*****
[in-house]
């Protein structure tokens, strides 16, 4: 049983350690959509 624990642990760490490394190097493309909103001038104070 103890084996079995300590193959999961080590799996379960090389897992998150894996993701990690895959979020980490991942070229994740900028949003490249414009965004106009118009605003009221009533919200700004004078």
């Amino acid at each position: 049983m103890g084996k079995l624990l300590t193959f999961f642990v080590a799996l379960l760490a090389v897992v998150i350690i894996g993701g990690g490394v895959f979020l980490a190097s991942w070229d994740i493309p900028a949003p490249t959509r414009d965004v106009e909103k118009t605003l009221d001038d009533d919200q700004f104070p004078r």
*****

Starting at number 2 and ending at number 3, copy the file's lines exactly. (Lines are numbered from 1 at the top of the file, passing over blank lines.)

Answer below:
């Protein structure tokens, strides 16, 4: 049983350690959509 624990642990760490490394190097493309909103001038104070 103890084996079995300590193959999961080590799996379960090389897992998150894996993701990690895959979020980490991942070229994740900028949003490249414009965004106009118009605003009221009533919200700004004078």
């Amino acid at each position: 049983m103890g084996k079995l624990l300590t193959f999961f642990v080590a799996l379960l760490a090389v897992v998150i350690i894996g993701g990690g490394v895959f979020l980490a190097s991942w070229d994740i493309p900028a949003p490249t959509r414009d965004v106009e909103k118009t605003l009221d001038d009533d919200q700004f104070p004078r």